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Oregon Poison Center Warns About Coronavirus ‘Remedy’ Misinformation

Kelly Sikkema via Unsplash

Social media is great for sharing information with friends. But it’s not so great at making sure that information is correct. While there’s no cure for the COVID-19 coronavirus, misinformation about supposed remedies is spreading across the internet.

Now doctors at Oregon Health and Science University are trying to dispel harmful misinformation about COVID-19 remedies. A few examples: drinking small amounts of bleach or hydrogen peroxide, and preventing coronavirus by taking excess amounts of the supplement colloidal silver, which is said to stimulate the immune system.

“Absolutely none of these have been proven effective and several of these things can really have very severe toxicities,” says Robert Hendrickson the medical director at the Oregon Poison Center at OHSU.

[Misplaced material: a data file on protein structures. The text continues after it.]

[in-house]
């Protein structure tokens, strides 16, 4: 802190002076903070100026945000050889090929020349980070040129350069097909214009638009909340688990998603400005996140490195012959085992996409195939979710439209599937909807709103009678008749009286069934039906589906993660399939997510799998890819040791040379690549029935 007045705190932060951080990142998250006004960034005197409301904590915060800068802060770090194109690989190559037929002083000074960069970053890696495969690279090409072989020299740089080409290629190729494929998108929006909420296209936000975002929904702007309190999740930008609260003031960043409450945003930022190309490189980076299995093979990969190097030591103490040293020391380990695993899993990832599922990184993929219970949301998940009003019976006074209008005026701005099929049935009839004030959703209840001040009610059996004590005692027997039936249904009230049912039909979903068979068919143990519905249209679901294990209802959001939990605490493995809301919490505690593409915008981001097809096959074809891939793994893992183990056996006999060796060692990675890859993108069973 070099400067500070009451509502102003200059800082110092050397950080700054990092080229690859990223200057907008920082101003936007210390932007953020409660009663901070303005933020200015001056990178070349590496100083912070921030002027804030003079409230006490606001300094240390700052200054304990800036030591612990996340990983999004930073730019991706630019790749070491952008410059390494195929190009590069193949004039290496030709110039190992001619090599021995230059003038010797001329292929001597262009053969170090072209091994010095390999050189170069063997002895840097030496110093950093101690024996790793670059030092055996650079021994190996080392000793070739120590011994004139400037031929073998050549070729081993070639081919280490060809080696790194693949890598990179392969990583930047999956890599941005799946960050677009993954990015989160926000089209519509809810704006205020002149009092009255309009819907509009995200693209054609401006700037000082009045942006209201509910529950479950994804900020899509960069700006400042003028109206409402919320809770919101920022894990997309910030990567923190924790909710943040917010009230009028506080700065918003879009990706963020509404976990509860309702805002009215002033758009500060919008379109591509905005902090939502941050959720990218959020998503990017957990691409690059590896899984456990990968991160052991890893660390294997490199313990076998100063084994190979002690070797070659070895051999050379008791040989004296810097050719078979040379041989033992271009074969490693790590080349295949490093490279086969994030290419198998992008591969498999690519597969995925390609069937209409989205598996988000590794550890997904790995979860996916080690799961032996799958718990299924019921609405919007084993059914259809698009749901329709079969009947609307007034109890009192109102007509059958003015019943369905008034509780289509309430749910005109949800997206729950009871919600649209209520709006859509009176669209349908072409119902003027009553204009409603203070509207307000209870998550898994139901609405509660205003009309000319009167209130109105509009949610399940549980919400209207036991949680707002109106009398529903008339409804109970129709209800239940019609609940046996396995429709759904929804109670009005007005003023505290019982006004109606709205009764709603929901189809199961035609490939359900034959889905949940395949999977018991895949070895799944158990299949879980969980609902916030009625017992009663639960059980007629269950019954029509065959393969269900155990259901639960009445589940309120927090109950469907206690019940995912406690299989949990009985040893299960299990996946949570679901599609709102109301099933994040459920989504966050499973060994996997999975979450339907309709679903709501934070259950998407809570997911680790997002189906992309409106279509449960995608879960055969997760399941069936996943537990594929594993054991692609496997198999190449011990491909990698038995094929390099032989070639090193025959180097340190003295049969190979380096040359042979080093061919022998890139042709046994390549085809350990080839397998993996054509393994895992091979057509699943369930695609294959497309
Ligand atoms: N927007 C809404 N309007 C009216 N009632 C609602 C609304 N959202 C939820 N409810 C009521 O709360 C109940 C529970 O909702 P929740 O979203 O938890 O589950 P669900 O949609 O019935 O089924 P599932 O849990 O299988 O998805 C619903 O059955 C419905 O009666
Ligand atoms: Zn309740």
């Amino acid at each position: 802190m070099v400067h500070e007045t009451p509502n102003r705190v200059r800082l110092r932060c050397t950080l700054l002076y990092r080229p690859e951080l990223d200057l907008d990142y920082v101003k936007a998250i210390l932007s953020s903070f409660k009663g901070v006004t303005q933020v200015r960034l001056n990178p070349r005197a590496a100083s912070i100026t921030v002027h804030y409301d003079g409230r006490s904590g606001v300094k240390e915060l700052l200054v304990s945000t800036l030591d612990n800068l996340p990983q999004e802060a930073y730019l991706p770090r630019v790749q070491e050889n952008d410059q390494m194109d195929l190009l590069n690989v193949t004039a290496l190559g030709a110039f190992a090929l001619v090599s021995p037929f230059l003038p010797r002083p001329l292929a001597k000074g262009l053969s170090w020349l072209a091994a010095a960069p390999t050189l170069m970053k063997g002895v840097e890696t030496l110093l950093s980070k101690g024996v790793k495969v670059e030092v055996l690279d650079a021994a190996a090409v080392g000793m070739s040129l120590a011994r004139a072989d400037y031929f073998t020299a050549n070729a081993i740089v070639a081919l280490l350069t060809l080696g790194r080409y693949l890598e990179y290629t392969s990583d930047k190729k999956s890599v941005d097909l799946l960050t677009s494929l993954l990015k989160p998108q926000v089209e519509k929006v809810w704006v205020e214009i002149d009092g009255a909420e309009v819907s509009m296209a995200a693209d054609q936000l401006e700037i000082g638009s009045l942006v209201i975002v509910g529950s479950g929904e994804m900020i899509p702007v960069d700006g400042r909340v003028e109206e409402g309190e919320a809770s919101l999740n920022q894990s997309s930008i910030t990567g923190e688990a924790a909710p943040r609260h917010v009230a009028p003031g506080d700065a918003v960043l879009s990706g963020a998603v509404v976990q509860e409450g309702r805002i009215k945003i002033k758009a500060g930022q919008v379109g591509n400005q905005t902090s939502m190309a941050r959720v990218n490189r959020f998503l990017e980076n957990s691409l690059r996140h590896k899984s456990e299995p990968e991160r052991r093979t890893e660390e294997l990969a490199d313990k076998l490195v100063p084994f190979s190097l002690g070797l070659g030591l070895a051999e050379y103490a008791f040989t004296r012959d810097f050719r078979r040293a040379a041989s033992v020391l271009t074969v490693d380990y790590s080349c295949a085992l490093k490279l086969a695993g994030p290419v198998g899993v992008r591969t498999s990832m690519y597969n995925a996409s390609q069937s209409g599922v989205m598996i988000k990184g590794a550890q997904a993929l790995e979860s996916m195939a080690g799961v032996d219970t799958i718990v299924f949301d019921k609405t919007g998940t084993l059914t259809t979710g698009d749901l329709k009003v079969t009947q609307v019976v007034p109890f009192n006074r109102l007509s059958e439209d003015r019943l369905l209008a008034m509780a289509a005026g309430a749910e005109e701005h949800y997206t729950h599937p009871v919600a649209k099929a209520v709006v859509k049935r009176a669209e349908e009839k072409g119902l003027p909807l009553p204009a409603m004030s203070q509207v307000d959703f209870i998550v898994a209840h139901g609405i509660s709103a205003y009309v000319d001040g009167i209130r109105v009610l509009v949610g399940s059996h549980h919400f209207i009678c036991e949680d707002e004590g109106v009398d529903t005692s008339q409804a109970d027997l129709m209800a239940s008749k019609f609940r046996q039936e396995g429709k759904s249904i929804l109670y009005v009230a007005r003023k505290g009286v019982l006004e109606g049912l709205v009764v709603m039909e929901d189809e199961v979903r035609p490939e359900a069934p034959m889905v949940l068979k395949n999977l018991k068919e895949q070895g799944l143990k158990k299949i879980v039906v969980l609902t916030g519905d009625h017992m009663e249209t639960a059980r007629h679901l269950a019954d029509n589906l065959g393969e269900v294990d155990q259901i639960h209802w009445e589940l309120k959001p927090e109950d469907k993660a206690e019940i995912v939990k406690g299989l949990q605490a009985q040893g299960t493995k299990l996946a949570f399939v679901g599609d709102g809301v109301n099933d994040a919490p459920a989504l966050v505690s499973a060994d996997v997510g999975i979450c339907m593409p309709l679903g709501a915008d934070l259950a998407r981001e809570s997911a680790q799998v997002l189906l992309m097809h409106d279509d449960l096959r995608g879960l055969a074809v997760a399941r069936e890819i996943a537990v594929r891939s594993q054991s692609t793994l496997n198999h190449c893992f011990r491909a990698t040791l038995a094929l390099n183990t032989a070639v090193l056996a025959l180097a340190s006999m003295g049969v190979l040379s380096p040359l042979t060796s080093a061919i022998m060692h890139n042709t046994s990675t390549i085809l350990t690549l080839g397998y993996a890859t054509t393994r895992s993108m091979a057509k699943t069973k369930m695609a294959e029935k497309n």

Something else to avoid, Hendrickson says, is taking the malaria treatments chloroquine and hydroxychloroquine.

While the Food and Drug Administration recently approved testing these medications on patients in the hospital with COVID-19, Hendrickson warns they pose serious health risks and shouldn’t be taken at home without a doctor.

“We may find that they’re effective. We don’t know yet. But they do have significant toxicities,” he says.

Hendrickson says during this moment of frustration and anxiety, some people are reaching for unproven solutions.  

Precautionary steps that are reliable are those from the Centers for Disease Control and Prevention and Oregon Health Authority: regular hand washing, social distancing, and staying away from people who are sick.

Erik Neumann is JPR's news director. He earned a master's degree from the UC Berkeley Graduate School of Journalism and joined JPR as a reporter in 2019 after working at NPR member station KUER in Salt Lake City.